Our dreams aren’t all that complicated. Many of us need new housing to replace the Wayne-City created slums we’re living in now. The whole community could use parks and recreation centers. Everybody would dig having some roses and healthy trees. The dreams are there—our job is to build the political power that makes those dreams a reality.
In August a group of people came together and formed an organization called People Concerned About Urban Renewal (PCAUR). Our main strategy is to develop block clubs throughout U-2.
Secondly, we are supporting a Model-Cities Governing Board law suit against the City, halting all acquisition, and demolition until there is citizen control of money and planning, and until there are adequate relocation plans for any people choosing to move. The third part of PCAUR strategy is to build support for the community on Wayne’s campus.
We have had the seeds of a community in our neighborhood for a long time. In our organizing we have found only a few people who really want out. Most who do are homeowners who can get some money and have someplace to go.
Very few of the people argue with the dreams, our divisions come from feeling our enemies are too strong and “you can’t fight city hall”. People hold their dreams in isolation.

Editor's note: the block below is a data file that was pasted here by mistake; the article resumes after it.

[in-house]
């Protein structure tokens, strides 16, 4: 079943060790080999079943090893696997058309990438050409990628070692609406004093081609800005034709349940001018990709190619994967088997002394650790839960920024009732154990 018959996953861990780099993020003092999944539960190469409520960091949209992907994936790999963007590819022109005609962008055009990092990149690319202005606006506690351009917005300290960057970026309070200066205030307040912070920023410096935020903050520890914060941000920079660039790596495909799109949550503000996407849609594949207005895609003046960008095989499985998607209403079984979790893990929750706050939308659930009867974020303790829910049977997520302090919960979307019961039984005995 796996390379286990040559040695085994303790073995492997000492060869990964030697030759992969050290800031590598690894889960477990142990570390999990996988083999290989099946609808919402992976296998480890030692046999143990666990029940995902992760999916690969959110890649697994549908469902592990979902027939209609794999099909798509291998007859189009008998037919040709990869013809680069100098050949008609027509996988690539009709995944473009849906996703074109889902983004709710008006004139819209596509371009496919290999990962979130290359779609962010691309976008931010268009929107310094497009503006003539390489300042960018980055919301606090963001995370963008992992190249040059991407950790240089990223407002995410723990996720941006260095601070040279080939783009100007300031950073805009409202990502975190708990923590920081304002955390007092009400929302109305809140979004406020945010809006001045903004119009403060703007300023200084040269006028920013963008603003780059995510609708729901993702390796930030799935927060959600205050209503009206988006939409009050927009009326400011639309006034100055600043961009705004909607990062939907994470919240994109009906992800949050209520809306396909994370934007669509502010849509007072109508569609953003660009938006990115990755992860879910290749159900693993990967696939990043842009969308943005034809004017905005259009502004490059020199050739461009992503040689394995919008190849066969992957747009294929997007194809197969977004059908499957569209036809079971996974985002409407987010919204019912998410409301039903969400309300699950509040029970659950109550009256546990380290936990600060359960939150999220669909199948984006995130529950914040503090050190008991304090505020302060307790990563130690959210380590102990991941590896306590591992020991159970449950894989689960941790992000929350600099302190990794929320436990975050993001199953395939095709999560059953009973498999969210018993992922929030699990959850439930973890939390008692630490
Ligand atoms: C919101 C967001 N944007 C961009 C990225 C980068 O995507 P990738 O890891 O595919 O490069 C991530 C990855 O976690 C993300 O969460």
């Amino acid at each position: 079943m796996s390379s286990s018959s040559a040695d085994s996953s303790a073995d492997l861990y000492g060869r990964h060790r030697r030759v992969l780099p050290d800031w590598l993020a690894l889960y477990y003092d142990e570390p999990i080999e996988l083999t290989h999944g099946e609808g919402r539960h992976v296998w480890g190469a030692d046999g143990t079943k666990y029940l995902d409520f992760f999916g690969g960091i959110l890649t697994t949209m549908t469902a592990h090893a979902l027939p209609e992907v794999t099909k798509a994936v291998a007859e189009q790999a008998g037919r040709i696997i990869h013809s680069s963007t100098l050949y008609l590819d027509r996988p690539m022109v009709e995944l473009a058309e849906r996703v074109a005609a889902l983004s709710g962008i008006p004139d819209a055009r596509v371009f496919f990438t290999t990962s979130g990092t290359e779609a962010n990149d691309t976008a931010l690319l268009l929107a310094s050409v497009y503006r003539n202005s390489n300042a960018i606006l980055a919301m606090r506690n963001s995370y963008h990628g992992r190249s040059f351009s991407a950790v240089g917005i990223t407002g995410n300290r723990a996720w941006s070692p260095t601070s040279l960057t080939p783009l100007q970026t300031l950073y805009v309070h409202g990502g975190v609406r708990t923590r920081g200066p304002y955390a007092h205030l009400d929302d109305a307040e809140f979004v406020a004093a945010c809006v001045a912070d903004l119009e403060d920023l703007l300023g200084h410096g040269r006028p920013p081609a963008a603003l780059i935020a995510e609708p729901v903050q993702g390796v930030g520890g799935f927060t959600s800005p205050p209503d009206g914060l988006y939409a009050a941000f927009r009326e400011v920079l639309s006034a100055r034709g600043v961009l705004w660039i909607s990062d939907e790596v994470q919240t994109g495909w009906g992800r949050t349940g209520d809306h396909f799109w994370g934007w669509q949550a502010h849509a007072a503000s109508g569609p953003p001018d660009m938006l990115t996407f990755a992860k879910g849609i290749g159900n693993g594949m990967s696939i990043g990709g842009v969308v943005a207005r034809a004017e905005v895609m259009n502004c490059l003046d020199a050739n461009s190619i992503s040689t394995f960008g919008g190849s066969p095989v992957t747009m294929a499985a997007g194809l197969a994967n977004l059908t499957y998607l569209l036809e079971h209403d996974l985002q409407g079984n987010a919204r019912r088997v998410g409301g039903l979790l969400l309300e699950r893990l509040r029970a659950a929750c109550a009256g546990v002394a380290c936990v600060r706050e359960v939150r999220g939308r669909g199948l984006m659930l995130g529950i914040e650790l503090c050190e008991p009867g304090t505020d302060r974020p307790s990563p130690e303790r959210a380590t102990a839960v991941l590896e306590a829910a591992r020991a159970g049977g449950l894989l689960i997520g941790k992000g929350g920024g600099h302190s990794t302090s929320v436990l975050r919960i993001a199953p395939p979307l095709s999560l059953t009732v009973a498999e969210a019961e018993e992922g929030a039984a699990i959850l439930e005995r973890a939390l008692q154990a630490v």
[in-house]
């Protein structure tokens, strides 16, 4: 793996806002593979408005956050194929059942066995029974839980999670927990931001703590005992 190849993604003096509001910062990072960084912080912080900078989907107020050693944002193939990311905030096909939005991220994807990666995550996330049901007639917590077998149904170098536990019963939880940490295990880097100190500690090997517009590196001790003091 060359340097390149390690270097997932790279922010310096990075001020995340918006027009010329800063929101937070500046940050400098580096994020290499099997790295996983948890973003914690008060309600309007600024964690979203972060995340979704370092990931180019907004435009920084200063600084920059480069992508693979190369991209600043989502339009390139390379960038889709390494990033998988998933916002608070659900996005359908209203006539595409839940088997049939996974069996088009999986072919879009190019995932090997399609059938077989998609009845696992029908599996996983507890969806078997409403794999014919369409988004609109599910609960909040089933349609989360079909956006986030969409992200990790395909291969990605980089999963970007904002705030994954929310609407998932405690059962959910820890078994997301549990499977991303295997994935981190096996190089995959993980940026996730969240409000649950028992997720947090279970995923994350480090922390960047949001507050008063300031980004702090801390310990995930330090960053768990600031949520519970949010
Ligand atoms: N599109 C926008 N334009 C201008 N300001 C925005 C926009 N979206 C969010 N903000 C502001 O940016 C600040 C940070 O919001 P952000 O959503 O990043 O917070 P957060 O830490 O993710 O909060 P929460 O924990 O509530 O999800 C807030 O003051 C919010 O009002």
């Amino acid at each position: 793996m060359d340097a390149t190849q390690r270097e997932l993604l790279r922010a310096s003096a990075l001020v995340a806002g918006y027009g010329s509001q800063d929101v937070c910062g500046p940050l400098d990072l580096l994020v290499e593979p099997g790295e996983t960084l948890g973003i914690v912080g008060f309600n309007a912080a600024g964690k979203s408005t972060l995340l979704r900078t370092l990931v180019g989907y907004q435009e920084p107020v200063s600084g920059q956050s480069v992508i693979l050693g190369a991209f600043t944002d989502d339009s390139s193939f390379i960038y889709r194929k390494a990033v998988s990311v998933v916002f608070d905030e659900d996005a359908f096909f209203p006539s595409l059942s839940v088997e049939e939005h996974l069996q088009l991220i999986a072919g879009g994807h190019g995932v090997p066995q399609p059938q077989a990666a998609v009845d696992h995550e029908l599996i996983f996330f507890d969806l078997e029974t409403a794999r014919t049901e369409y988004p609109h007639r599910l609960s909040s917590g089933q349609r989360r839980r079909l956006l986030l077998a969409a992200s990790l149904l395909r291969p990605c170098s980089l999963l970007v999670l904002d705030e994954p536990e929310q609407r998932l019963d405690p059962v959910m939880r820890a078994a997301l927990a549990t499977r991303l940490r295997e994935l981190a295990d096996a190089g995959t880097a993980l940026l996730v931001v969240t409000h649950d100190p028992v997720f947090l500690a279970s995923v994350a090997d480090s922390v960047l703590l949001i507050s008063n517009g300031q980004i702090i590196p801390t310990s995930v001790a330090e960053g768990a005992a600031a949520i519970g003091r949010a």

The PCAUR strategy of block clubs is an attempt to break down the isolation. The development of people willing to fight for their land is all that will stop the University and the City. Beginning now to develop our ideas for the neighborhood is the main political direction for the block clubs.
This is backed up by a growing attitude that “we aren’t asking what their plans are—We’re telling them what ours are.” In my neighborhood (4th and Hancock Block Club) a few of us have been talking to our neighbors, we have started a newsletter to communicate with those that don’t come to the meetings, and we are starting to formulate our plans with the assistance of advocate planners.
My neighbor, Dan, is starting to talk about the possibility of developing cooperative housing and making a recreation center out of an old, structurally sound, abandoned house. Up on Forest a family has begun to take on their landlord—with the support of their friends and neighbors, has the man running.
All of this is only a beginning. As the Expansionists begin applying more pressure, people will have to seek a way of fighting. We may lose in the short run, but a particular tactical defeat or victory doesn’t determine the long range results. We aren’t alone.
Amerikan-Imperialism is international, as well as national. Wayne State pushing us off our land is a part of the same process that created US aggression against Vietnam; and attempted domination of Latin America, Canada and Western Europe. The issues raised in U-2 around my house, hits on the core of resistance to Amerikan power. Fight for land is basic to our survival—fight for power is basic to our revolution. We will keep putting it together. We have no choice.